Physiotherapists in Nigeria utilized various methods for educating PFM exercises and their perceived efficacy of each method varied based on their clinical experiences. This provides a wide spectrum of options available for physiotherapists during the education and prescription of PFM exercises. Especially, the three most used approaches to educating the PFMs including holding urine or stool along with putting a finger in the vagina or rectum to contract muscle over it are the most commonly cited in the literature.[21],[23],[24],[25] However, the efficacy of these methods in achieving the aims of PFM rehabilitation needs to be further investigated objectively, preferably in an experimental approach.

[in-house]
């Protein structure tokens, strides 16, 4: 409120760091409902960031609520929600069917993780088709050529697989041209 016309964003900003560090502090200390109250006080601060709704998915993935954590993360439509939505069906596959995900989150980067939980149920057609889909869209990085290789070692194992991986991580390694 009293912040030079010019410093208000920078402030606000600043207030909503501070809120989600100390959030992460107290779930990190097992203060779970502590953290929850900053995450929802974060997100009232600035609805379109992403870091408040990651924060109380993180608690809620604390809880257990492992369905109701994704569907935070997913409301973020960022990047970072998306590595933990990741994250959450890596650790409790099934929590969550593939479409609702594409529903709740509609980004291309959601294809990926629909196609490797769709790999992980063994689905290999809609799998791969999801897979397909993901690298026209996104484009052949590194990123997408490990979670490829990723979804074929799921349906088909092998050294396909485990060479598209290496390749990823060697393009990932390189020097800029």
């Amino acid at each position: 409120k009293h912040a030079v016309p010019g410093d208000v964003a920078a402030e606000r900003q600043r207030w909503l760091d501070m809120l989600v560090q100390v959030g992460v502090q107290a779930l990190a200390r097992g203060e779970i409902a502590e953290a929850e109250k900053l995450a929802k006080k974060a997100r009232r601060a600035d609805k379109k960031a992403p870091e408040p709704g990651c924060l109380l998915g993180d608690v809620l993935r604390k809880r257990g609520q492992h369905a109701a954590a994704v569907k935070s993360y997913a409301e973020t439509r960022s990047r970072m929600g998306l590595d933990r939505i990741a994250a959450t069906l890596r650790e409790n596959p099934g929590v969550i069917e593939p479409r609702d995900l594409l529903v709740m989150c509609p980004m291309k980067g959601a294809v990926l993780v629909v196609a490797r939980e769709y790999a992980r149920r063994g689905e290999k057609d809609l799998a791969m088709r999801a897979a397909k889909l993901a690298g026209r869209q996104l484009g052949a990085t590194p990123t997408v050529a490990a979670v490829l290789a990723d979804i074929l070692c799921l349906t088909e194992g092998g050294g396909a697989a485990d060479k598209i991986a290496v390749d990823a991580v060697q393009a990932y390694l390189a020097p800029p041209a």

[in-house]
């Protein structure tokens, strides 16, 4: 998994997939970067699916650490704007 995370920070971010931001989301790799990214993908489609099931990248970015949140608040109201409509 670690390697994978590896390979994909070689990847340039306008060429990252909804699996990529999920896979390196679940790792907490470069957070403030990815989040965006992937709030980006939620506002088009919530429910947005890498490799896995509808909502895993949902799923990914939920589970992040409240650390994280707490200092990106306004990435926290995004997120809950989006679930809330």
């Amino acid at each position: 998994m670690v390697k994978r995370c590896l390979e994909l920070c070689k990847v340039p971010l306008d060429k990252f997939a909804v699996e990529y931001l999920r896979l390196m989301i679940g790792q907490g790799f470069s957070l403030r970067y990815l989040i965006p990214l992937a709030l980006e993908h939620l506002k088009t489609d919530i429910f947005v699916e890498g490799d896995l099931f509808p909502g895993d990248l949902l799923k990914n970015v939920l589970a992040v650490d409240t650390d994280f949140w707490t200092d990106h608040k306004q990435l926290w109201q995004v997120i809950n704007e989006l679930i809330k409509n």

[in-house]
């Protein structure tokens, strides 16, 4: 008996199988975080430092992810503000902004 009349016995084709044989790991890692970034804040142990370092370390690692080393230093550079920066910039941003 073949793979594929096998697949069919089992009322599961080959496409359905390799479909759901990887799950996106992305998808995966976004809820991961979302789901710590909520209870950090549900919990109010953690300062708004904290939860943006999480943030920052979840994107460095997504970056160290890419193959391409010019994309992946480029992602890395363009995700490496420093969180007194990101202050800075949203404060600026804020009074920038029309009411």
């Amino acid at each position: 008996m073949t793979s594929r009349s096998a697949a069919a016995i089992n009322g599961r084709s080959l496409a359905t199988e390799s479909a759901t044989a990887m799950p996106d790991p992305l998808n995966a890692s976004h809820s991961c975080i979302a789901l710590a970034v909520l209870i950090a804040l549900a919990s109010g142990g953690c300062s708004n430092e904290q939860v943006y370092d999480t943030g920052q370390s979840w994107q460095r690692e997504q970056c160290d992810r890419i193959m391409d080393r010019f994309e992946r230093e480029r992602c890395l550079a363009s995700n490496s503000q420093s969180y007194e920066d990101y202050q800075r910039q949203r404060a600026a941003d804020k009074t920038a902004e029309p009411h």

Conclusion Top


Eight contraction techniques were reported by physiotherapists in this study. “Imagination of urinating and suddenly interrupting urine flow” and “gripping of therapist's fingers or vaginal electrodes with the vagina” were the most frequently utilized techniques. The former was scaled as the perceived most effective method, as compared to others.

Financial support and sponsorship

Nil.

Conflicts of interest

There are no conflicts of interest.



 
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    Tables

  [Table 1], [Table 2], [Table 3]